and substantial danger to the public health and safety.

                E. H.R. 391 Deters Criminal Enforcement

Detecting drug trafficking and money laundering.

    Under federal law, financial institutions must report cash 
transactions exceeding $10,000. This requirement helps the 
federal government identify suspicious transactions that might 
indicate criminal activity. Under H.R. 391, however, there is 
little incentive for financial institutions to comply 
diligently with these requirements because, once caught, they 
cannot be fined. The bill provides that an agency may assess a 
penalty if ``the failure to impose a civil fine would impede or 
interfere with the detection of criminal activity.'' However, 
Dennis Burke, Acting Assistant Attorney General at the 
Department of Justice, wrote that this exception is ``an 
inappropriate standard. The failure to provide information * * 
* is what interferes with the detection of criminal activity. * 
* * [I]t may be difficult for an agency to determine that the 
failure to impose penalties `would' in a given case interfere 
with detection of criminal activity.''

Preventing illegal diversion of controlled substances.

    The Drug Enforcement Agency (DEA) requires pharmaceutical 
companies to verify the legitimacy of controlled substance 
sales to ensure that drug inventories are not lost or 
improperly diverted. H.R. 391 would make it easier for a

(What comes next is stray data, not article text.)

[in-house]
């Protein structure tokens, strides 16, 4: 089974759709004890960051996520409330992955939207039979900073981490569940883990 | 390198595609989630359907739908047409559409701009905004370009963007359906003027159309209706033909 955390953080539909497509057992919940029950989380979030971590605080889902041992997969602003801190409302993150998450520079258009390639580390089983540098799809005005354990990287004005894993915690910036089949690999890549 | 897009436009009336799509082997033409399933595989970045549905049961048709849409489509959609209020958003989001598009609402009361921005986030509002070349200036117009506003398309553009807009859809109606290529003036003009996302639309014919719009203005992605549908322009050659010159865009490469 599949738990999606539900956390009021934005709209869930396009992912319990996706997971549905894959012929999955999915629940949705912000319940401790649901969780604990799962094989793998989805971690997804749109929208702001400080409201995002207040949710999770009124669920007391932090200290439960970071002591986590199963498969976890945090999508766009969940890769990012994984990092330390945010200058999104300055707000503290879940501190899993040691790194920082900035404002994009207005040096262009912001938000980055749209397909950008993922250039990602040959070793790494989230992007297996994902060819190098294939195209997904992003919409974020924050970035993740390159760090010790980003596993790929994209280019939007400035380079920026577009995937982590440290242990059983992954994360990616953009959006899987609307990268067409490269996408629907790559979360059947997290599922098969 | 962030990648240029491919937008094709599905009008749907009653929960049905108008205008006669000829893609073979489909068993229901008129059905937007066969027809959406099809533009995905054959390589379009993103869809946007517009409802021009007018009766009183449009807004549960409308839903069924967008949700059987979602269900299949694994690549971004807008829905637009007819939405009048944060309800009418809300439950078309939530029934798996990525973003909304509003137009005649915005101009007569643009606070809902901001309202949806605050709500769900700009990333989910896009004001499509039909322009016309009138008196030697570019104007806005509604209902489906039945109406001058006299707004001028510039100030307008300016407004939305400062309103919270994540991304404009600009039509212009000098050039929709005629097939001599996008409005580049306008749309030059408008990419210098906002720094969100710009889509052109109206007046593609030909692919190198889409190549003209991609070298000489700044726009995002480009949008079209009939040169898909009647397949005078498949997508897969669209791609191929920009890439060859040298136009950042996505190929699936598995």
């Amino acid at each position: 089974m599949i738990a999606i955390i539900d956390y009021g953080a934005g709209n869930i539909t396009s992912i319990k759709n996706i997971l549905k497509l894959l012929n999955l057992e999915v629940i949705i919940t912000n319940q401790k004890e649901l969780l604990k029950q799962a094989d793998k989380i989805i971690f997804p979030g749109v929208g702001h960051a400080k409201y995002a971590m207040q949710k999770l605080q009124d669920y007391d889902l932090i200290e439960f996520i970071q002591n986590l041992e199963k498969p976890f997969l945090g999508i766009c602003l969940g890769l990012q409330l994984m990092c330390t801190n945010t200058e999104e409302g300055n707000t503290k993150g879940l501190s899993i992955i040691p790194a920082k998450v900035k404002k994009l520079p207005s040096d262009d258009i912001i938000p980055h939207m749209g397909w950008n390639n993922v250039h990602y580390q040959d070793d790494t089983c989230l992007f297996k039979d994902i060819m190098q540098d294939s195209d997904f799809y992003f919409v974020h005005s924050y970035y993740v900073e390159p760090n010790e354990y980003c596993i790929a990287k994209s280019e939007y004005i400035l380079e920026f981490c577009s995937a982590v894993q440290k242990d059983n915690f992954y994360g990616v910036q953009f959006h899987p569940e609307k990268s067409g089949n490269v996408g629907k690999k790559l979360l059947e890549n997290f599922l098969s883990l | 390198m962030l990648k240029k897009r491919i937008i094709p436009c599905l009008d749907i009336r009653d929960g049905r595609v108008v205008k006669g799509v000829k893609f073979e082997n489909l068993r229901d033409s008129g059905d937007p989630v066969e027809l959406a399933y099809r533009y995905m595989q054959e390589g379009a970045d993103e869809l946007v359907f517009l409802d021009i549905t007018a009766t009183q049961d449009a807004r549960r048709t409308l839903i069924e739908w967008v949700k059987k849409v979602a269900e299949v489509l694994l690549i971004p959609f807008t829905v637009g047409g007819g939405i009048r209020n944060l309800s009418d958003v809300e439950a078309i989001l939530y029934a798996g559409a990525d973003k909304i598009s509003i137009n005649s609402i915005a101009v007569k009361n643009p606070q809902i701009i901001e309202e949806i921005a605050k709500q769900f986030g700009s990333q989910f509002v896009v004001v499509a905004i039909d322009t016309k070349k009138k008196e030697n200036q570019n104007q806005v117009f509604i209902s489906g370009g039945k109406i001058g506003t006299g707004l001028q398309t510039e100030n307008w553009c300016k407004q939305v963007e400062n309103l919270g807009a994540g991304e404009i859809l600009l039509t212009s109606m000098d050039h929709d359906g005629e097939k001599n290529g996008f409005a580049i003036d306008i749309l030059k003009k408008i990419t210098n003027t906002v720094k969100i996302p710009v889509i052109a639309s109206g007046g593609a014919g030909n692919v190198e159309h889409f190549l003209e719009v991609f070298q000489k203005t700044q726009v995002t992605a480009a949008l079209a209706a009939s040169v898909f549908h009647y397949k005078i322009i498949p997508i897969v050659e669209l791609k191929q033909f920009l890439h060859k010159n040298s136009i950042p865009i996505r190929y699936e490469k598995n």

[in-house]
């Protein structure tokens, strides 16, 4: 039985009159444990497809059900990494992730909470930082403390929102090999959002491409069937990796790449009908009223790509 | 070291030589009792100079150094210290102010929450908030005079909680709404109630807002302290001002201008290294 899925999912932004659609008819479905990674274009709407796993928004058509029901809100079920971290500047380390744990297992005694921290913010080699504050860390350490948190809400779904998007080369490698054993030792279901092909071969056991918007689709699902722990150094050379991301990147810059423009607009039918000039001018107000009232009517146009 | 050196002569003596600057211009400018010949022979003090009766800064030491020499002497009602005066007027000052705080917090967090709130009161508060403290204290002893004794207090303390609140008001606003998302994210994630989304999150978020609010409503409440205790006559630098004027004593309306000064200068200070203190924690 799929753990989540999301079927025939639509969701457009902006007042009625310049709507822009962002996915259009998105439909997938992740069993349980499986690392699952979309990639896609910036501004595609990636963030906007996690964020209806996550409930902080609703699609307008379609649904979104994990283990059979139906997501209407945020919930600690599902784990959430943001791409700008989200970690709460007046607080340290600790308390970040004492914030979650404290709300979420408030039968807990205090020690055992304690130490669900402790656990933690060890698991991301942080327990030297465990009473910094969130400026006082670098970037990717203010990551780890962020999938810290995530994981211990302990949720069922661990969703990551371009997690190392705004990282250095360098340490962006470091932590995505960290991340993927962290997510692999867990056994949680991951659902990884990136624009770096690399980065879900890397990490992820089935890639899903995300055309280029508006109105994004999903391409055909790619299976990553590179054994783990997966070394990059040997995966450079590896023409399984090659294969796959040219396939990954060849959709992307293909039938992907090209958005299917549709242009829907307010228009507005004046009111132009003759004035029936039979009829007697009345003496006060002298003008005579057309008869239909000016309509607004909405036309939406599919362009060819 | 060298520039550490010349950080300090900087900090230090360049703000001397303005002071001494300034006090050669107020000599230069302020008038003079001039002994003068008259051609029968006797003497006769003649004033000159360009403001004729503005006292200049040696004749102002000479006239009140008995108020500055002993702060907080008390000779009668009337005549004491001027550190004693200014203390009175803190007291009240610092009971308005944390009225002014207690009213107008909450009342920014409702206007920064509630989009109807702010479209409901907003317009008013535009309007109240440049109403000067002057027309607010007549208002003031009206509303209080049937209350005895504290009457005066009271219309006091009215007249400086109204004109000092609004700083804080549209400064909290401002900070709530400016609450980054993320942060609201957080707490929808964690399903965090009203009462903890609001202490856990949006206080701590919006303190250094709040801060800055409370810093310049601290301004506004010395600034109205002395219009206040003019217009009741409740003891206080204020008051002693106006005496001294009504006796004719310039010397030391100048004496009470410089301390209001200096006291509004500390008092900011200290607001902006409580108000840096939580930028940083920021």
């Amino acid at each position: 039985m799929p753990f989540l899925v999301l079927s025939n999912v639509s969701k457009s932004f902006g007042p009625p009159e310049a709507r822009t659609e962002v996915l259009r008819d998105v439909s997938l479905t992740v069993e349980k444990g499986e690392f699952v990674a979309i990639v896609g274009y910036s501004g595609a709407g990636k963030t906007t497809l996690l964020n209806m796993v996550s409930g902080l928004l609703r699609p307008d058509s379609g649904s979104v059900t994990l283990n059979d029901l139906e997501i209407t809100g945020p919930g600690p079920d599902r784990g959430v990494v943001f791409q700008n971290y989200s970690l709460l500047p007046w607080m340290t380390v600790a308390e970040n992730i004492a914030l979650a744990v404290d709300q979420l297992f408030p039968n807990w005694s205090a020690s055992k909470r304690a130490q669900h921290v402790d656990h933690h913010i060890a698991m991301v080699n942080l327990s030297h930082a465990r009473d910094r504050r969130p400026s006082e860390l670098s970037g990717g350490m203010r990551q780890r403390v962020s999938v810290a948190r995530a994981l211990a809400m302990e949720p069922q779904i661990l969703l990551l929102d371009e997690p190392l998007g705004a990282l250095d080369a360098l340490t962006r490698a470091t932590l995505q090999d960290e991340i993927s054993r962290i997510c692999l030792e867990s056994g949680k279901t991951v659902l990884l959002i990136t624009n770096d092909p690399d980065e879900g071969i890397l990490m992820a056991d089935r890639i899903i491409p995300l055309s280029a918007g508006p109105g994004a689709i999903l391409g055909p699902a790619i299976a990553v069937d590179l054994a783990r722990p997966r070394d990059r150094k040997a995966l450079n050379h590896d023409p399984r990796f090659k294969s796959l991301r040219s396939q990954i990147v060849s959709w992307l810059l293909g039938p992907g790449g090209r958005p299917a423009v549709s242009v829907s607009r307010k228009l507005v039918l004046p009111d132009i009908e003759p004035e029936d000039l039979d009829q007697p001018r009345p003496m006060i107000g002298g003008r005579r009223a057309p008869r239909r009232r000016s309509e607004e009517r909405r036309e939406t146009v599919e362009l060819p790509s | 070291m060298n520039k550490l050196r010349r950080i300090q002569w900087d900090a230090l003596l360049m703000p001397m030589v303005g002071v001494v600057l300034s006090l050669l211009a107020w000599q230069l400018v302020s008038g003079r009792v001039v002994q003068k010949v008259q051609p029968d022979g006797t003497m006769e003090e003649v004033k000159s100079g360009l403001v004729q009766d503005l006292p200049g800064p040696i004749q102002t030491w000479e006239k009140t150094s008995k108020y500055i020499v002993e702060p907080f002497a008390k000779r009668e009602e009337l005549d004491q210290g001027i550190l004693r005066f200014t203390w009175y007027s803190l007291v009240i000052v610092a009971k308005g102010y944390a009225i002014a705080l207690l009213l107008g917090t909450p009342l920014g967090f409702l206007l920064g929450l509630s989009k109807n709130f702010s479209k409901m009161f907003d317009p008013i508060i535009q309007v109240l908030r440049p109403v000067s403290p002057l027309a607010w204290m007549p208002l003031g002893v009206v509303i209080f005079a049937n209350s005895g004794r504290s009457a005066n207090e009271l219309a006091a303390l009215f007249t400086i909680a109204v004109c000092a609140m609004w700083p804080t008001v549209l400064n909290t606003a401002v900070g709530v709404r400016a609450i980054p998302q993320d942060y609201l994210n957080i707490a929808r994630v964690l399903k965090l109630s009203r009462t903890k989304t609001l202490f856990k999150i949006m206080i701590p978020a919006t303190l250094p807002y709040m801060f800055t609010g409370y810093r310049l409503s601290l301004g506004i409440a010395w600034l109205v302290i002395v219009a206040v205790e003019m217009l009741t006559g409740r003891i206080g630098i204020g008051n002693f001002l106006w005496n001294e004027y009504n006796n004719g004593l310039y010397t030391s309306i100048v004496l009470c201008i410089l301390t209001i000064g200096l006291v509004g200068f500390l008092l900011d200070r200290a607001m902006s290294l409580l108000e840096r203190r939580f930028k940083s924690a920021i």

physician or pharmacy who is illegally trafficking highly 
abused controlled substances. This is because the DEA would not 
be able to assess civil fines when it discovers that someone 
did not file the documentation.

              F. H.R. 391 Undermines Investor Protections

Investor protections.

    Many investors rely on investment advisors to provide 
professional help in managing or guiding their retirement and 
education savings. Advisors must disclose detailed information 
about their services and charges in SEC filings and in written 
form to investors. Under H.R. 391's penalty waiver provisions, 
an advisor with a suspicious history could avoid properly 
disclosing fees, disciplinary history, investment strategies, 
or other vital information to investors and be confident that 
the SEC could not assess a civil fine when he or she is finally 
caught.

                                   Henry A. Waxman.
                                   Elijah Cummings.
                                   Major R. Ownes.
                                   Edolphus Towns.
                                   Eleanor H. Norton.
                                   Bernard Sanders.
                                   John F. Tierney.
                                   Danny K. Davis.
                                   Rod R. Blagojevich.
                                   Dennis J. Kucinich.
                                   Tom Lantos.
                                   Bob Wise.
                                   Harold Ford, Jr.
                                   Carolyn B. Maloney.
                                   Patsy T. Mink.
                                   Thomas Allen.
                                   Paul E. Kanjorski.
                                   Chaka Fattah.